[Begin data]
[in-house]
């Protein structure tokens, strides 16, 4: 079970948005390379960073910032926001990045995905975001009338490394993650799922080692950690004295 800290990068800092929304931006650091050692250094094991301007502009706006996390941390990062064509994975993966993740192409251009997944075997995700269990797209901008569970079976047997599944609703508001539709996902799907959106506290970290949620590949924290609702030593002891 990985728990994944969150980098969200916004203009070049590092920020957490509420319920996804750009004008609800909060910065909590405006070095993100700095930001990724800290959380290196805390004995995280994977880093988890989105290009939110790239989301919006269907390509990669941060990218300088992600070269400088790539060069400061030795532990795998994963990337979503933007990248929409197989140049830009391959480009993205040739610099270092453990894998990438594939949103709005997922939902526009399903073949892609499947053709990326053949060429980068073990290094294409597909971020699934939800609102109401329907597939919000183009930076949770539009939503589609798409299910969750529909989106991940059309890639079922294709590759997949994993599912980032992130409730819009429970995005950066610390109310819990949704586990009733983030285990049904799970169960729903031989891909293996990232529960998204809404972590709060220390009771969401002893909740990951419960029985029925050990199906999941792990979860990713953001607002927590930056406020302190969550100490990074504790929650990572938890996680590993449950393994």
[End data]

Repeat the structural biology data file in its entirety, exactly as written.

[in-house]
């Protein structure tokens, strides 16, 4: 079970948005390379960073910032926001990045995905975001009338490394993650799922080692950690004295 800290990068800092929304931006650091050692250094094991301007502009706006996390941390990062064509994975993966993740192409251009997944075997995700269990797209901008569970079976047997599944609703508001539709996902799907959106506290970290949620590949924290609702030593002891 990985728990994944969150980098969200916004203009070049590092920020957490509420319920996804750009004008609800909060910065909590405006070095993100700095930001990724800290959380290196805390004995995280994977880093988890989105290009939110790239989301919006269907390509990669941060990218300088992600070269400088790539060069400061030795532990795998994963990337979503933007990248929409197989140049830009391959480009993205040739610099270092453990894998990438594939949103709005997922939902526009399903073949892609499947053709990326053949060429980068073990290094294409597909971020699934939800609102109401329907597939919000183009930076949770539009939503589609798409299910969750529909989106991940059309890639079922294709590759997949994993599912980032992130409730819009429970995005950066610390109310819990949704586990009733983030285990049904799970169960729903031989891909293996990232529960998204809404972590709060220390009771969401002893909740990951419960029985029925050990199906999941792990979860990713953001607002927590930056406020302190969550100490990074504790929650990572938890996680590993449950393994």